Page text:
Allowing the wetlands to overtake certain areas will be more effective at protecting most of those cities from high tide flooding and storm surges. In the Chesapeake Bay, where sea level is rising at an accelerated rate, we can observe the near-future effects that sea level rise will have on other coastal communities throughout the U.S.
According to current projections, the city of Newport News is likely to experience a significant level of sea level rise by 2050 (NOAA 2019). Three feet of sea level rise will submerge 40% of wetlands within the city, specifically resulting in the elimination of 87% of the Emergent Wetlands and 25% of the Woody Wetlands. Without available space inland to migrate, 1884 acres of wetlands will be underwater and unable to buffer the effects of the floods that are increasing in frequency and intensity across the east coast.
Areas surrounding Newport News can expect to experience comparable wetland loss within the next three decades. Residential areas will need to account for an increasing risk of property damage from high tide flooding and storm surges in the coming decades.
The San Francisco Bay is the largest estuary on the west coast. It is home to a wide variety of endemic species and is a stopping point for over one million birds at the height of the migratory season. Because of its ecological significance, it is a renowned international tourism destination.
Unfortunately, the San Francisco Bay area has experienced some of the highest rates of wetland destruction in the United States. Since 1850, there has been a 95 percent loss in crucial wetland habitat from development (USGS). Most of the natural ecological barriers that would have served to protect this area from flooding are nonexistent, resulting in a lower amount of readiness for the eventual floods that will occur. Additionally, The San Francisco Bay Conservation and Development Commission projects that as many as 6000 residential units will be impacted by sea level rise by 2050 (BCDC). Areas that will be the first to be affected by sea level include the San Francisco International Airport, West Oakland, the San Francisco Mission Creek, and the San Rafael Canal District. These areas are utilized by a large population for residency or transportation; the impact from their loss will ripple into the surrounding community.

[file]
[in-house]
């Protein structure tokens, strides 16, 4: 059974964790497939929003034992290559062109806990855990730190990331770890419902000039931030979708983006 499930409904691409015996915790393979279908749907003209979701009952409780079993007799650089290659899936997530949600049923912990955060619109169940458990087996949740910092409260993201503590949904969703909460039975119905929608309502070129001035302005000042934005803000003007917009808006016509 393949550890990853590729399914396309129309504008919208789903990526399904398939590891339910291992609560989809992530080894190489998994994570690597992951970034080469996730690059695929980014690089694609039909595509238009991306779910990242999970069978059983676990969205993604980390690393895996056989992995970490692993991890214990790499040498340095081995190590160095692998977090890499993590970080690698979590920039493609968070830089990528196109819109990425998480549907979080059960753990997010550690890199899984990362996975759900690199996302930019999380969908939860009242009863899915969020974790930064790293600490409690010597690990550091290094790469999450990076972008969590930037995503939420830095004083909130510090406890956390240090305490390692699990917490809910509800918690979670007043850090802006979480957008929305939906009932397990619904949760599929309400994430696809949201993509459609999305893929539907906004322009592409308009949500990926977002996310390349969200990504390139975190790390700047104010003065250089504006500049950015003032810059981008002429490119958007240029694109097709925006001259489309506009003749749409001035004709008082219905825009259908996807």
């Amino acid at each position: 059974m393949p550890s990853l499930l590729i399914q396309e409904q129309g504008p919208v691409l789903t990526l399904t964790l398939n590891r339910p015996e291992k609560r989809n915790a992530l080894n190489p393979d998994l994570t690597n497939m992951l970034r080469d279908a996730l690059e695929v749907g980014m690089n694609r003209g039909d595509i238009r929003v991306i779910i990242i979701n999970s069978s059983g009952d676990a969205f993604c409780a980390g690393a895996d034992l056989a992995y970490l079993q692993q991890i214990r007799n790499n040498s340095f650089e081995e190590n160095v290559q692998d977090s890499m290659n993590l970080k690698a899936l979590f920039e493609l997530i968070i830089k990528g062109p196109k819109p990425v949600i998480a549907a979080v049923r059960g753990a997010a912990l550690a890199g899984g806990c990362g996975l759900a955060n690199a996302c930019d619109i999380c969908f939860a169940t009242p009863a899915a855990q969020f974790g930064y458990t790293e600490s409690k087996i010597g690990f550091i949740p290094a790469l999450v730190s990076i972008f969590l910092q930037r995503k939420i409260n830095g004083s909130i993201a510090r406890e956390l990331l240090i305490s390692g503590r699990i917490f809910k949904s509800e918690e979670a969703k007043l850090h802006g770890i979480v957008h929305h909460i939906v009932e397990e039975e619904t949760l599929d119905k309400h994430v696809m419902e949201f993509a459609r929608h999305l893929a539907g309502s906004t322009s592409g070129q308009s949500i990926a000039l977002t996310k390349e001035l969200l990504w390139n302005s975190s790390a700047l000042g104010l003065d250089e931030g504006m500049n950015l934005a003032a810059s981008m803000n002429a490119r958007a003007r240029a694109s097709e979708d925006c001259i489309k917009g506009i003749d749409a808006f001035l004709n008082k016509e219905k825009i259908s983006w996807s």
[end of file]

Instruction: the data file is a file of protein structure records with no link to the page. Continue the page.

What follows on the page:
17 miles south of San Francisco lies Redwood City. On its coast lie a series of wildlife preserves and refuges that were put in place to protect the wetland habitats that border Redwood City. Current environmental restoration efforts in this area have focused on expanding these wetlands to conditions comparable to before the start of major infilling and development.
Extensive wetland habitat protects properties from flooding and reduces the need to construct protective coastal barriers and associated infrastructure in the face of sea level rise. However, 3 feet of sea level rise threatens the existence of 91% of the total wetlands in Redwood City. While these wetlands are surrounded by about 500 acres of vacant land, 96% of that land will be underwater at 3 feet of sea level rise, thus leaving little room for wetland migration.
historically infilled to expand land available for commercial purposes. In the long term, wetlands will serve as an effective barrier to sea level rise that is more economically viable than building expensive and invasive new infrastructure. Beyond their flood mitigation properties, wetlands enhance communities by sequestering carbon, absorbing pollution, and serving as a natural habitat for a variety of endangered species.
The effects of climate change and sea level rise mean that more coastal communities will need to develop strategies to address flooding. Many of these communities are likely to employ similar strategies of wetland restoration as an ecologically sustainable flooding mitigation strategy. Without space to migrate inland, however, these wetlands will shrink in area and struggle to survive. Comprehensive mitigation efforts will need to be incorporated into community resiliency plans to ensure a natural, high-value barrier to sea level rise protects our communities and the ecosystems around them.